8. I’m not trying to be a difficult but if a Capitol/capitol is always a building is saying ‘Capitol building’ redundant?

      “What it does have is the state capitol building ..”


      • It is technically redundant, how ever, when being spoken out loud it is useful in differentiating the two words. For example, when talking about a particular state, say Rhode Island, someone could ask either, “Where is the capitol?” or “Where is the capital?”. Both questions sound the exact same, but the answer to the first question would be “Smith St” (because it’s referring to the location of a building within a city) while the answer to the second question would be simply “Providence”. So asking, “Where is the capitol building?” leaves nothing up to interpretation for the listener.

        This being said, it is certainly redundant to say “capitol building” when written. I imagine it’s often written this way since people are used to speaking it this way,

        • Can't Believe It says

          A little redundancy never hurt anyone—especially when it comes to nuances that are as fine as this one. The secret to a happy life is staying on the right side of the signal-to-noise ratio of your transmissions.

        • Shannon Miller says

          however is one word

        • John Christopher Ray says

          Very nice, Scott. You must be a teacher.

    9. kelli shewmaker says

      also, the streets in dc are capitol (not capital): for ex, north capitol street (north, south, and east. no west).

    10. Mary Jane Corcoran Roethlin says

      So if you wanted to name a theater The Capit_l, which noun would you use?

    11. I guess the language is changing to suit the young. “Capital” used to refer to money. Spelling and grammar has gone the way of the cigar store Indian.

      • New Java says

        Totally agree with you. Language changes. The Internet is the latest ecole of language with “authorities” putting forth their revisions as definitions. I guess its a sign you are getting old when words no longer mean what they used to mean. For the first 30 years of my life “capital” had nothing to do with politics! Today, per this article, it has supplanted capitol. Previously, capital connoted something on top or something stacked such as a capital pile of money or a capital cap. :-)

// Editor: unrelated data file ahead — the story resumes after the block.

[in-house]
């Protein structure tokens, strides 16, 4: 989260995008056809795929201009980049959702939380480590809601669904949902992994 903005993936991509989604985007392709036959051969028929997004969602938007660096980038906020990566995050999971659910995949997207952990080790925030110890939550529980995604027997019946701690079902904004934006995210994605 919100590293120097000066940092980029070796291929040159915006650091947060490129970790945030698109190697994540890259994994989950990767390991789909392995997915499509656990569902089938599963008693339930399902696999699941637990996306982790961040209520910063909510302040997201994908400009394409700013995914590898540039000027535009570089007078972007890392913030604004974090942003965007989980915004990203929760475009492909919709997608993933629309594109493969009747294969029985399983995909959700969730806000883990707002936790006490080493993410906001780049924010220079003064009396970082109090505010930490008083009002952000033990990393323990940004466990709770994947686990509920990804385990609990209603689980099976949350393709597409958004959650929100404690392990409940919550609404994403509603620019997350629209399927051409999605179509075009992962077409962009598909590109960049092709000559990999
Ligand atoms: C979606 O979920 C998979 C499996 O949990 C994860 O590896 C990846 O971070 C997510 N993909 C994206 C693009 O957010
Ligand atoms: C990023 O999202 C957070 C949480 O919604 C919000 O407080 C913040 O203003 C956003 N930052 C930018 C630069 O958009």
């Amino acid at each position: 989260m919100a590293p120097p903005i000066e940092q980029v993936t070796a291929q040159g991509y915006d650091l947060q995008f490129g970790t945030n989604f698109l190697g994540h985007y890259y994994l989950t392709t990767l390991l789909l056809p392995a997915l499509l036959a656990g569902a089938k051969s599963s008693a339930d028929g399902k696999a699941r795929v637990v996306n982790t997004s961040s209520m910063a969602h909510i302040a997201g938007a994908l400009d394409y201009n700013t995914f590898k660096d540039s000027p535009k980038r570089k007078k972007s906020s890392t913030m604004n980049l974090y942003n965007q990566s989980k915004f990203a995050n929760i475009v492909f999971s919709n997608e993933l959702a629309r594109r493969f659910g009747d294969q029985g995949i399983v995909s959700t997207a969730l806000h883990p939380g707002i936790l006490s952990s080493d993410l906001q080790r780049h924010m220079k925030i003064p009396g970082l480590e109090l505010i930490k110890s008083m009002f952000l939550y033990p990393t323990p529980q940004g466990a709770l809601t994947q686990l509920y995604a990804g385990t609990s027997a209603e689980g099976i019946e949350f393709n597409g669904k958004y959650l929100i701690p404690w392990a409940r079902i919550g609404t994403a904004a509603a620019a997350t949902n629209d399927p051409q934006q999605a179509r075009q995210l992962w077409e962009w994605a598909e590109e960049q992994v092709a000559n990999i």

• Language is changing, but you are wrong here.. Capital does refer to money, but it has also always meant what was stated above.

    12. Chris Bristol says

      Any explanation as to why the differences in spelling? Is there a different derivation for each word?

      • Matt Beeman says

        Yes, both from Latin, Capitol is from Capitolium (the name of a temple), and capital is from capitalis/caput/capitulum meaning head, first, most important

        • Avery Kate Hardin says

          Matt: this is a great bit of help. When I read articles and such that confuse these terms, it irks me to no end. However, this info will help me explain the difference when I am asked. Thanks for the input.

    13. Dudley Morris says

      Also, don’t forget: Capitol Records. :)

    14. Vistaprime says

      would Sacramento be the capital or capitol of California?

    15. PAUL TAYLOR says

      This is probably the singular most idiotic homonym in the English language. It only serves to make smart people sound dumb, while making dumb people sound smart.

      • Matt Hague says

        Too bad you confused singular for single, idiotic for absurd, ridiculous, superfluous, trivial or any number of other adjectives which would actually make sense when applied here, homonyms for homophones and forgot to substantiate your statement. A few minor changes and that post could have been perfect.